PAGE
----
Any Job Search Advice?

Delta3

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I'm not a pilot but I was wondering if you could give me some job searching tips.

I'm a soon to be Aerospace Engineering graduate who would like to work in SoCal if possible. But I'll take anything I can get in this economy.

I know you pilots have a hard time getting hired in a very competitive industry, and I think I'm in the same boat you guys are, since we're sharing the same aviation downturn.

I've got some contacts, but what are some ways that I can get more?

How can I move my resume to the front of the pack?

Does anyone have any personal stories of job searches?
 

mar

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The Job Search

How to network without kissing butt? It's a fine line. Connections and networking seem to be crucial.

Membership in professional associations is helpful. Attending trade shows/conferences. Subscribing to trade publications. Being involved in the community. Volunteer.

For me the job search is like dating. You have to put yourself out there and circulate. Never rule out a certain person just because they don't seem to fit your profile--they may be able to introduce you to someone.

It's tough. Be patient. Stay focused.

Stay in touch with your alumni association/classmates/professors.

It's hard to get started but once you get that job don't stop networking because you never know what's gonna happen next.

Best of luck.
 

bobbysamd

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Job searching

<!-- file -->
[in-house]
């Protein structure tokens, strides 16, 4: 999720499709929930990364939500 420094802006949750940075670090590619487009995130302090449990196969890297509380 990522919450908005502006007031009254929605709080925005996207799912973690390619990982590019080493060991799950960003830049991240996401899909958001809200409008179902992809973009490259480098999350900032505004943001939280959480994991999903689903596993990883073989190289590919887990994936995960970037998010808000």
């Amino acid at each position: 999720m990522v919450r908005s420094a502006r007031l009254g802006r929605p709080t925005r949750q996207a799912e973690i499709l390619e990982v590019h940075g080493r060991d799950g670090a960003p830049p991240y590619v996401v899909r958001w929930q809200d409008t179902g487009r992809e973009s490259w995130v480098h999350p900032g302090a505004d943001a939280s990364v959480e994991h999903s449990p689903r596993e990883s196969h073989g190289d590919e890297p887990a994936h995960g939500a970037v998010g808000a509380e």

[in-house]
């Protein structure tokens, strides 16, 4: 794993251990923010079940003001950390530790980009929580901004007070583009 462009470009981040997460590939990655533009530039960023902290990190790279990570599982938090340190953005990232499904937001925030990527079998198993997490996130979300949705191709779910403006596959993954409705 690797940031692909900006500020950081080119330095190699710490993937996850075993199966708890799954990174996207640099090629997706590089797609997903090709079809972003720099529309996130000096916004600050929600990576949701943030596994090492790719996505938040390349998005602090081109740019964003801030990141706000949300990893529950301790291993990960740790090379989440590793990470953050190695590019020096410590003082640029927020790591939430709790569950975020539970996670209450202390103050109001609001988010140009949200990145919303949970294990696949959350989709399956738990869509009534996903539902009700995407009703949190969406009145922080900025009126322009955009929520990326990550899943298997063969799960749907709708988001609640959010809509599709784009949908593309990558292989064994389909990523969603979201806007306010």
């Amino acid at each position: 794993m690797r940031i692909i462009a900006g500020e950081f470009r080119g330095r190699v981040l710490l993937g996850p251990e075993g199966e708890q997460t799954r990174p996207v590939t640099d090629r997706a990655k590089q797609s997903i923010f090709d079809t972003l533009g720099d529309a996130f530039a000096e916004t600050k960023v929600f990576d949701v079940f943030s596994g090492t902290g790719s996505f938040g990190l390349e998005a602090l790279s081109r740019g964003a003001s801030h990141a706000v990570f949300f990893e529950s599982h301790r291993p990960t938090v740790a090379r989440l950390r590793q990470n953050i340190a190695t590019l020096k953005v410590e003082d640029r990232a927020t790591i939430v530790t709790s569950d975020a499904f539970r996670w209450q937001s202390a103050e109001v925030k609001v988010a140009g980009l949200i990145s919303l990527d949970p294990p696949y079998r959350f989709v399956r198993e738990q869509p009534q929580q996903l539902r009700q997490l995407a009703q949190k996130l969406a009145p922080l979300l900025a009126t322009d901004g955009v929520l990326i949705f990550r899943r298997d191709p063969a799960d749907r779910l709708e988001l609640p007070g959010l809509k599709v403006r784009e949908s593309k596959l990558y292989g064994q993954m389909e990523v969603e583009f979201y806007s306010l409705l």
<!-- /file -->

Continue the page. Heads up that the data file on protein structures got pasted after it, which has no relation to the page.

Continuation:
You must have some kind of Aerospace Engineering club or society at your school. Start there.

Then, print up a ton of resumes. Look for sources of job information, such as your college placement office, for openers. And, apply. Apply. Apply some more. Look at the classifieds. Someone with your math, science and engineering background should be valuable in a lot of places.

One immediate thought was to substitute teach. I don't know if the California requirements are strict for substitute teachers, but I know many places don't even require four-year degrees for substitute teaching. Now would be a good time to ferret out those jobs because school is starting.

Pilots try to network, but the key for them generally is persistence. Apply and follow-up. You can always walk into places and leave resumes. Also, have realistic expectations. Maybe your college placement department told you that new engineers can expect to make umpteen thousands of dollars a year as starting salary. Better be prepared to take a little less to get your foot in the door someplace. Once you get in and get some experience, your options improve - just as they do for pilots and flight experience.

Good luck with your job search.
 

BSkin

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job search

Don't know how the Aerospace engineering field is right now, but if it's anything like the rest of aviation, think of new avenues. Stay in school, if you or your family can afford it, and get a Masters in Environmental -- one field that will always need folks, and pays good $$$. Being almost 15 years out of Civil engineering in college, an ex-Navy pilot, and now a furloughed pilot, I'm sure weighing that option to go back and do whatever it takes to get into Environmental. It's not what I want -- I love flying, but have to pay the bills somehow!!
Best of luck
 
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